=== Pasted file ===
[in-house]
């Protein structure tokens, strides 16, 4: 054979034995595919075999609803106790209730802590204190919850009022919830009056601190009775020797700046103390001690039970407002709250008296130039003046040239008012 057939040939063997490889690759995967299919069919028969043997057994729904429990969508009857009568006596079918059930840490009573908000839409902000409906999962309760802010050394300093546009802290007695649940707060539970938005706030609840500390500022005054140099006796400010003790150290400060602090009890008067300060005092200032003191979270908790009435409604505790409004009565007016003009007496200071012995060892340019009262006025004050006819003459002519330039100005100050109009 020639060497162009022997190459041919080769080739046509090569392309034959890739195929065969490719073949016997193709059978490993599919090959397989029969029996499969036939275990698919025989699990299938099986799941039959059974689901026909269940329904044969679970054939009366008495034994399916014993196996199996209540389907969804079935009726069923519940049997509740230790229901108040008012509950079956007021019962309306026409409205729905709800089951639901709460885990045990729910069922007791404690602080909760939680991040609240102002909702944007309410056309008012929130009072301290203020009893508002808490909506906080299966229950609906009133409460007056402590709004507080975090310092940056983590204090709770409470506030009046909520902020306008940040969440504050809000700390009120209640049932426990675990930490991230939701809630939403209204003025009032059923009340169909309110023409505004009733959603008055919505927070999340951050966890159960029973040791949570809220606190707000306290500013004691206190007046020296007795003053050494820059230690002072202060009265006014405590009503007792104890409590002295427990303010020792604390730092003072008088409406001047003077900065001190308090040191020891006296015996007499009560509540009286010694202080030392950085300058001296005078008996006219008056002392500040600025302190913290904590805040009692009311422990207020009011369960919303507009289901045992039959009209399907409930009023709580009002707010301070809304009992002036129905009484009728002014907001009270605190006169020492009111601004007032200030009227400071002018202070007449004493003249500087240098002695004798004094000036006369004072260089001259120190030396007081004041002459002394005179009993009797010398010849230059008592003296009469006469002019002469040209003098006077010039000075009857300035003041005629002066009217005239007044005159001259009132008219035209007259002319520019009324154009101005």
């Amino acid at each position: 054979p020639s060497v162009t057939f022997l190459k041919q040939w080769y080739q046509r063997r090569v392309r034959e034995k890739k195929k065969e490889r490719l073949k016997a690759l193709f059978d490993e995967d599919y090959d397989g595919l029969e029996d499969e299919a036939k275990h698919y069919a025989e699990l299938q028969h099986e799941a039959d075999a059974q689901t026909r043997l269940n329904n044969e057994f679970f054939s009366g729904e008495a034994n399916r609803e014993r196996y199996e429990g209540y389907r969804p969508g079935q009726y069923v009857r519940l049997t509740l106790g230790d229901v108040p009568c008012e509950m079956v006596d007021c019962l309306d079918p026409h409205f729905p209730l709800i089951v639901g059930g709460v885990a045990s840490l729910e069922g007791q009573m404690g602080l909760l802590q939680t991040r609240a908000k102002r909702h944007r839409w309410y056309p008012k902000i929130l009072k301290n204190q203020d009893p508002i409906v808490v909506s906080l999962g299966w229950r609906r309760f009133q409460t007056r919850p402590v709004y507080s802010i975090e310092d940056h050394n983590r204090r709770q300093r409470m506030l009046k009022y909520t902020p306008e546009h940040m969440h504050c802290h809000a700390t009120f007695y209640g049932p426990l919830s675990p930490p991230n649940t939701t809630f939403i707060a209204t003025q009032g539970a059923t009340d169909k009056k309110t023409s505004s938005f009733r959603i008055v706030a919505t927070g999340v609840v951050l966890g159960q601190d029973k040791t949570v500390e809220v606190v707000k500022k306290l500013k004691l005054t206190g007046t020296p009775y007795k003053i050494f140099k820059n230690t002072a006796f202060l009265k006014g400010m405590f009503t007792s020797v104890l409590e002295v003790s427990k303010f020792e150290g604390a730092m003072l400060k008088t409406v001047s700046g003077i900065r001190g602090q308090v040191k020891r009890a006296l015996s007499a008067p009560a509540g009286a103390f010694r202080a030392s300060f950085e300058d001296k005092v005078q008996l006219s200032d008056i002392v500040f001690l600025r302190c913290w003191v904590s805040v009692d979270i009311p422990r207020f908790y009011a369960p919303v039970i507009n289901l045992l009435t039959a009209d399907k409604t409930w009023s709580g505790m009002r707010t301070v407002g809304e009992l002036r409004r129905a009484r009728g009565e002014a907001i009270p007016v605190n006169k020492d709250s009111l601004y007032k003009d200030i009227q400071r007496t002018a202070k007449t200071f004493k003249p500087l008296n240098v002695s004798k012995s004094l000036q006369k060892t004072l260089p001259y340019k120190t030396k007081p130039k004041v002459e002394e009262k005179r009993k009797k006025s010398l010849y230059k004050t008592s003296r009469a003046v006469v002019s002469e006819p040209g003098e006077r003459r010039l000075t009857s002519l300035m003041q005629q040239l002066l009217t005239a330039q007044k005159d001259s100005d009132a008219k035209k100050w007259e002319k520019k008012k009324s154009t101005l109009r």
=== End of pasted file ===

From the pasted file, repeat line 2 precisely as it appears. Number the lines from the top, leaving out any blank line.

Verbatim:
């Protein structure tokens, strides 16, 4: 054979034995595919075999609803106790209730802590204190919850009022919830009056601190009775020797700046103390001690039970407002709250008296130039003046040239008012 057939040939063997490889690759995967299919069919028969043997057994729904429990969508009857009568006596079918059930840490009573908000839409902000409906999962309760802010050394300093546009802290007695649940707060539970938005706030609840500390500022005054140099006796400010003790150290400060602090009890008067300060005092200032003191979270908790009435409604505790409004009565007016003009007496200071012995060892340019009262006025004050006819003459002519330039100005100050109009 020639060497162009022997190459041919080769080739046509090569392309034959890739195929065969490719073949016997193709059978490993599919090959397989029969029996499969036939275990698919025989699990299938099986799941039959059974689901026909269940329904044969679970054939009366008495034994399916014993196996199996209540389907969804079935009726069923519940049997509740230790229901108040008012509950079956007021019962309306026409409205729905709800089951639901709460885990045990729910069922007791404690602080909760939680991040609240102002909702944007309410056309008012929130009072301290203020009893508002808490909506906080299966229950609906009133409460007056402590709004507080975090310092940056983590204090709770409470506030009046909520902020306008940040969440504050809000700390009120209640049932426990675990930490991230939701809630939403209204003025009032059923009340169909309110023409505004009733959603008055919505927070999340951050966890159960029973040791949570809220606190707000306290500013004691206190007046020296007795003053050494820059230690002072202060009265006014405590009503007792104890409590002295427990303010020792604390730092003072008088409406001047003077900065001190308090040191020891006296015996007499009560509540009286010694202080030392950085300058001296005078008996006219008056002392500040600025302190913290904590805040009692009311422990207020009011369960919303507009289901045992039959009209399907409930009023709580009002707010301070809304009992002036129905009484009728002014907001009270605190006169020492009111601004007032200030009227400071002018202070007449004493003249500087240098002695004798004094000036006369004072260089001259120190030396007081004041002459002394005179009993009797010398010849230059008592003296009469006469002019002469040209003098006077010039000075009857300035003041005629002066009217005239007044005159001259009132008219035209007259002319520019009324154009101005």